Poyln: My Life within Jewish Life in Poland, Sketches and Images
Originally published between 1944 and 1953, Poyln (Poland) is one of the treasures of Yiddish literature. Despite its reputation, the book has not been fully translated into English until now. Written by Yehiel Yeshaia Trunk, a prominent Polish Jewish writer, Poyln is a colourful epic, a moving testimony, and an important primary historical source that presents a portrait of Polish Jewry against the backdrop of the Nazi genocide.
The undisputed hero of the story is the national community of Polish Jews. To portray this community, Trunk creates a rich gallery of characters - Hassidic patricians, timber merchants, rich landowners, brilliant Talmudists, Orthodox rabbis, and Hasidic tsadikim. He also depicts ordinary village and small-town Jews, artisans, shopkeepers, workers, and Luftmenschen, all of them members of one extended family. Particularly valuable aspects of Poyln are its examination of different trends in the Hasidic movement and the author's attempt to bridge the gap between his secular generation and its religious ancestors. In short, Trunk's work aims to show Jewishness as a way of life.
This is the first instalment of a multi-volume edition of Poyln, the first English translation to be published. Here begins a story of the beauty and pathos of the world of Polish Jewry, a world that was almost totally destroyed by the Nazis.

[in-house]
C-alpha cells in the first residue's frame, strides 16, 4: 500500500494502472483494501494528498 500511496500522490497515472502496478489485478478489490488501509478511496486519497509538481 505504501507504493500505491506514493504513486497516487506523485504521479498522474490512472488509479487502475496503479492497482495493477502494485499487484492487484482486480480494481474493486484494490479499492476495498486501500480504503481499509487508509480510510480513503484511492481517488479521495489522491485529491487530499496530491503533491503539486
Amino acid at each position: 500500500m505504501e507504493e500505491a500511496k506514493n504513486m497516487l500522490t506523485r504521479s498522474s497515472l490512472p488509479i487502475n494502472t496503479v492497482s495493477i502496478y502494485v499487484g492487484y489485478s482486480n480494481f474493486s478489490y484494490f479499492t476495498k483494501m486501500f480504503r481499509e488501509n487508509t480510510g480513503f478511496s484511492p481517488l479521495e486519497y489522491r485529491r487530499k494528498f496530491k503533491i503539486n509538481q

- World Rights
- Page Count: 182 pages
- Dimensions: 6.0in x 0.6in x 9.0in
‘The editors of Poyln: My Life within Jewish Life in Poland have produced a volume both accessible and original in its approach … the value of the memoirs lie primarily in their portraits of the Jewish elite – of the grimy, sexual, foul-smelling realities of everyday life in the nineteenth century.’
Canadian Slavonic Papers
‘Trunk’s evocative sketches of pre-war Poland throb with emotion and are redolent of the bygone epoch, destroyed by the Nazis.’
Canadian Jewish News
‘Poyln is Yehiel Yeshaia Trunk’s classic account of Jewish life in Poland during the nineteenth and early twentieth centuries. This English translation, the first to appear, is sure to obtain a wide readership and make known this important piece of Yiddish literature. The translation itself is fluent, capturing the spirit of the original, and all the religious references and Polish places described in the text have been fully annotated.’
Antony Polonsky, Albert Abramson Professor of Holocaust Studies, Brandeis University, and the United States Holocaust Memorial Museum
Yehiel Yeshaia trunk(1887-1961) was a Yiddish essayist and writer.
Piotr J. Wróbel holds the Konstanty Reynert Chair of Polish History at the University of Toronto.
Robert M. Shapiro is an associate professor in the Department of Judaic Studies at Brooklyn College.
Anna Clarke is a professor emeritus of Carleton University.
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